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Saturday, August 26, 2006

Fully booked...but at what cost?

Today I bought the last of the books I need for Fall 2006 semester at Woodbury University. I was able to cut a lot of my costs through buying most of the books at Half.Com, but I still went into debt at a sick-making amount.

Eight books for four classes. $260.12, including shipping. The books for Stats for Behavioral Science, First Semester, don't even show up on the Woodbury/eFollett website, so I can't figure out an accurate total from there. However, the books for only 3 out of my four classes, if purchased there, totaled over $270 without factoring in the tax and the shipping. And that's buying them used. If I bought the books new, I'm sure they would be easily $350 or more.

One of my books is one I am buying as an "International Edition." I was unaware of such things but after doing some digging at eBay looking for a bargain on the last damn book I needed I found the book for less than used price by buying as an "International Edition." And it looked like it would be a new book, not a used book.

Apparently the big market for these "International Editions" is India, with something like 100 languages spoken in the various provinces of the subcontinent but English is the language of academia, business and the burgeoning tech sector. Michelle Singletary of NPR and The Washington Post estimates that an "International Edition" book can cost as little as 10% of the new price. Even British students can and do buy these books and save themselves a bundle on the price of books. Obviously this shows that textbooks can and should be much cheaper than they are.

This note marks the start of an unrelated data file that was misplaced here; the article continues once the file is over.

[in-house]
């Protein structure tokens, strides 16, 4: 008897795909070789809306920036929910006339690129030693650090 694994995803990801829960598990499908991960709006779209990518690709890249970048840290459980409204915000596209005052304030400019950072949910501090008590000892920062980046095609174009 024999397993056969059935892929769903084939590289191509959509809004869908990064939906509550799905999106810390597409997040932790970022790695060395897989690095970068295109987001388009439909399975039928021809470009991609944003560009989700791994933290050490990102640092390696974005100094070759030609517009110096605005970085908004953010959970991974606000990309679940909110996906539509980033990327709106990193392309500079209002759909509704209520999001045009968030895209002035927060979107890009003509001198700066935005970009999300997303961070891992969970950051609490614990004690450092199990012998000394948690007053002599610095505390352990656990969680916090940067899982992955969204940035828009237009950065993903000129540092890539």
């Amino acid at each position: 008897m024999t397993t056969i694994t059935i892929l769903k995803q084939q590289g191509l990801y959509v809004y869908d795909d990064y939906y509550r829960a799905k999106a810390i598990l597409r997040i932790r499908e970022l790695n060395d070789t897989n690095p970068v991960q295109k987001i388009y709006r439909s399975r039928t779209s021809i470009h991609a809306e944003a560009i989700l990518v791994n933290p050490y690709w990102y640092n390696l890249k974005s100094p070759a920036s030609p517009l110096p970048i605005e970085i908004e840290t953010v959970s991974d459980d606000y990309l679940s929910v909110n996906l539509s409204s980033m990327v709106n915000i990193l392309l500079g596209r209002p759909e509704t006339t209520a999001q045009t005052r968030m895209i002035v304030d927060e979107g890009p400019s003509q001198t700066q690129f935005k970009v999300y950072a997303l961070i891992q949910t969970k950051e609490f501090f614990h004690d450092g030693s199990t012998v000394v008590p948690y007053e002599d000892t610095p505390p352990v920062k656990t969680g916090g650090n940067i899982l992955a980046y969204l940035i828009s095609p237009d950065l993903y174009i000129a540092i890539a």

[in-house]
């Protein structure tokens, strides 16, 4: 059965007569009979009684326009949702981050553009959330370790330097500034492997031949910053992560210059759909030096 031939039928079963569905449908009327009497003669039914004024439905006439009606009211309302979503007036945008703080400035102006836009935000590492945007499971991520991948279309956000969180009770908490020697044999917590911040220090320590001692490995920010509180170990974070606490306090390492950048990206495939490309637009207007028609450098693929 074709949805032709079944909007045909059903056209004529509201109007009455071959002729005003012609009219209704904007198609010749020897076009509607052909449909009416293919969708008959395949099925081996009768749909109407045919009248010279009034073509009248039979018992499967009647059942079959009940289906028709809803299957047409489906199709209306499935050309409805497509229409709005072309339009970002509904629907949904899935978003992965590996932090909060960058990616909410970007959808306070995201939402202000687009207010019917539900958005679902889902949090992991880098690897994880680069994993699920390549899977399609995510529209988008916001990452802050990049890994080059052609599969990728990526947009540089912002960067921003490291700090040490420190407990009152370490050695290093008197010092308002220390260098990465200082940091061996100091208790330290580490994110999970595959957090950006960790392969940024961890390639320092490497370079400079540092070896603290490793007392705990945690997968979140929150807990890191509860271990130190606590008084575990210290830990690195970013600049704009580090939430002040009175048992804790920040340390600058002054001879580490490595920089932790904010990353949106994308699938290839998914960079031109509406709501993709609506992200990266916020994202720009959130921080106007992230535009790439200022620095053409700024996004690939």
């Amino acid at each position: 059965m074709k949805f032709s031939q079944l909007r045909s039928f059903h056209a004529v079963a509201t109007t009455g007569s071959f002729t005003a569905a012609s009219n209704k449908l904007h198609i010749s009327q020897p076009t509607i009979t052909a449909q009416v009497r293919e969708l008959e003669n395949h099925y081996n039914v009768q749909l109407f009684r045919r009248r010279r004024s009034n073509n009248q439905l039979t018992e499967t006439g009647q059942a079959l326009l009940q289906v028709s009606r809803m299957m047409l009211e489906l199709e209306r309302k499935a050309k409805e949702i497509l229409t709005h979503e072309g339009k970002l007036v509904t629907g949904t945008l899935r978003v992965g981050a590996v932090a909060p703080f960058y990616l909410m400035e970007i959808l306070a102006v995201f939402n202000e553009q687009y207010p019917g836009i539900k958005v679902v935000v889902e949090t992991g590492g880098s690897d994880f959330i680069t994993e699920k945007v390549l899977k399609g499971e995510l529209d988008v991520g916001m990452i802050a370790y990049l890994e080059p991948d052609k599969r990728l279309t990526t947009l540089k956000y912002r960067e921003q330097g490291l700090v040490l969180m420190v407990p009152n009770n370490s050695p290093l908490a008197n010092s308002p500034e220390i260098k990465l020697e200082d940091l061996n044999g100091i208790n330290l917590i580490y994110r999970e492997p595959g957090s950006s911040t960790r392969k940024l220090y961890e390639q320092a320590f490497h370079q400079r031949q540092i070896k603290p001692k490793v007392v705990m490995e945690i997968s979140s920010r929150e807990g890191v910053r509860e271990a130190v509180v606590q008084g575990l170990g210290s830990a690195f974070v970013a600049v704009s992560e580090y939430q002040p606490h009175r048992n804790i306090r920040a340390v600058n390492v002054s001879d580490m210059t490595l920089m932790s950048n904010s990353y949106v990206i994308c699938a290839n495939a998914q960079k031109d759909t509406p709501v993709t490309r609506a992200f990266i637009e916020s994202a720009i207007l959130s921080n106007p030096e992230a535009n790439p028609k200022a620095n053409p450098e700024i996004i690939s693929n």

The textbook producers, of course, want to make selling these "International Editions" illegal in the US. This brings to mind the situation when "Parallel Imports" of records was made illegal in the late 1980s by congresscritters deep in the RIAA's pockets. The move destroyed a whole sector of record importers like Jem/Passport. It also affected independent music because the same importers were also selling the music of domestic indie labels like SST Records. New distribution channels sprung up to "route around the damage" but it set back indie music a few years. The eruption of alternative music in Seattle, where indie labels had different arrangements for distribution, obscured the fact that the same scene had been going on for years in SoCal, and that really nothing new was going on in the Pacific Northwest that hadn't started here first. But I digress, as I often do.

And of course, the same congresscritters who slop at the RIAA's trough are also getting slopped by the small cartel of academic publishers who charge exorbitant prices to US college students. Thomson Learning, Pearson, McGraw Hill and a handful of smaller firms basically have the market cornered. Could it be that this is what is preventing national action on this fleecing of college students, a market that can afford the fleecing the least what with student loans and other expenses of college?

Here are some resources on the problem and the "International edition" solution.

Textbook inflation in general:
Michelle Singletary: College's Budget Busters
Ripoff 101: State PIRG's Higher Education Project (PDF)

International edition books are legal (for now at least):
Google Answers: Selling International Edition books

UPDATE 8/30: I had to buy ANOTHER fucking book. It only cost $30 but still, it really stinks. I hate it when Profs spring a book on you as a surprise. Dammit.